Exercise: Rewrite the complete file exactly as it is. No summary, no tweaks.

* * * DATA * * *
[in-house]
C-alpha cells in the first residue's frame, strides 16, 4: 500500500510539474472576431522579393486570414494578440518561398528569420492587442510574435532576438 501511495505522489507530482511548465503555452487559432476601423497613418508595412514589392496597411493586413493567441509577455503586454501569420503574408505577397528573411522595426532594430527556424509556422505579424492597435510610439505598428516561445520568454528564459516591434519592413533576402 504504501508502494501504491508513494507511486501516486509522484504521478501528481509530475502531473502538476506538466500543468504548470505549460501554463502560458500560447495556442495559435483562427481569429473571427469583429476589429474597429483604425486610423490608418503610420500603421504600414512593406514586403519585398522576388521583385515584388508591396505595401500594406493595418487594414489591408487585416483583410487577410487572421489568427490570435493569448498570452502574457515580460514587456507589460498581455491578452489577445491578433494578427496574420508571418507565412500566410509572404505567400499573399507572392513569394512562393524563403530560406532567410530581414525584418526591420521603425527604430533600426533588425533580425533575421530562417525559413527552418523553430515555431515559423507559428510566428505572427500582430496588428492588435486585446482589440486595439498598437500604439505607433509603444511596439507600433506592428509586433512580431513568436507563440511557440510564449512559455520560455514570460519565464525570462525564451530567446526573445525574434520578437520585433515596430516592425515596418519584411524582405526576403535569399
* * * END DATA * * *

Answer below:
[in-house]
C-alpha cells in the first residue's frame, strides 16, 4: 500500500510539474472576431522579393486570414494578440518561398528569420492587442510574435532576438 501511495505522489507530482511548465503555452487559432476601423497613418508595412514589392496597411493586413493567441509577455503586454501569420503574408505577397528573411522595426532594430527556424509556422505579424492597435510610439505598428516561445520568454528564459516591434519592413533576402 504504501508502494501504491508513494507511486501516486509522484504521478501528481509530475502531473502538476506538466500543468504548470505549460501554463502560458500560447495556442495559435483562427481569429473571427469583429476589429474597429483604425486610423490608418503610420500603421504600414512593406514586403519585398522576388521583385515584388508591396505595401500594406493595418487594414489591408487585416483583410487577410487572421489568427490570435493569448498570452502574457515580460514587456507589460498581455491578452489577445491578433494578427496574420508571418507565412500566410509572404505567400499573399507572392513569394512562393524563403530560406532567410530581414525584418526591420521603425527604430533600426533588425533580425533575421530562417525559413527552418523553430515555431515559423507559428510566428505572427500582430496588428492588435486585446482589440486595439498598437500604439505607433509603444511596439507600433506592428509586433512580431513568436507563440511557440510564449512559455520560455514570460519565464525570462525564451530567446526573445525574434520578437520585433515596430516592425515596418519584411524582405526576403535569399